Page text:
"As if they were a crowd of pilgrims/singing in the rain.../their music rises from an earth/that will not stay in tune." So F.D. Reeve writes in a poem entitled "Violets in a Pewter Vase." For nearly fifty years, he has found in nature both a refuge from human imperfection and an exquisite rejoinder to it. Whether that imperfection be the war in Afghanistan, worsening economic inequality, or even the ridiculous pretense of a thoroughly professionalized poetry, Reeve makes of aesthetic perception a kind of subjunctive faith. For a moment one man's skill offers the possibility of redemption, and the alternatives behind experience bloom like those fragile violets in a pewter vase. With its elegant short lyrics and long dramatic poem, which reworks the Daedalus-Icarus myth by situating it on a Caribbean island and which serves as the text for a jazz opera, The Puzzle Master breaks new ground in the music of holistic response. In this his tenth collection, the winner of the Golden Rose Award for lifetime achievement in poetry offers a poetry adequate to our time.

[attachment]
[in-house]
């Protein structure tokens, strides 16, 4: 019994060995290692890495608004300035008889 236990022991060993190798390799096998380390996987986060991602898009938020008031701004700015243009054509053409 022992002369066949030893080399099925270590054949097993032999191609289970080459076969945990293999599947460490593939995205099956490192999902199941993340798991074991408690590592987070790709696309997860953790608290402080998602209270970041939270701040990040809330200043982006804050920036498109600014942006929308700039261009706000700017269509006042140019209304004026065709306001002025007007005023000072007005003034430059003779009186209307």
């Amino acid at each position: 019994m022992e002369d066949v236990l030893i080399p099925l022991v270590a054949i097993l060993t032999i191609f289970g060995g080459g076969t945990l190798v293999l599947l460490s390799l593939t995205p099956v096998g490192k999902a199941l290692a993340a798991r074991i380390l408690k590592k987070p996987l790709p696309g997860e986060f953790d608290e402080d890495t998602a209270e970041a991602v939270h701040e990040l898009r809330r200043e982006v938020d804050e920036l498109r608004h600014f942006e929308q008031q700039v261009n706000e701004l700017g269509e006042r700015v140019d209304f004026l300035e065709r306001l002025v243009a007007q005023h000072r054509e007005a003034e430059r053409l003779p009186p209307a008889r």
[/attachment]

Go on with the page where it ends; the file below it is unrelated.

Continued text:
Praise for F. D. Reeve's work:
"This is a beautiful book, first and last and in between."
—Richard Wilbur on The Toy Soldier
"One of America's most gifted and individual poets."
—Robert Giroux on The Blue Cat
"A cool, dispassionate contemplation of eternalities."
—Anthony Hecht on The Urban Stampede
"There is a sheen over the world, a verbal surface containing wide life, giving prolonged pleasure."
—Richard Eberhart on Concrete Music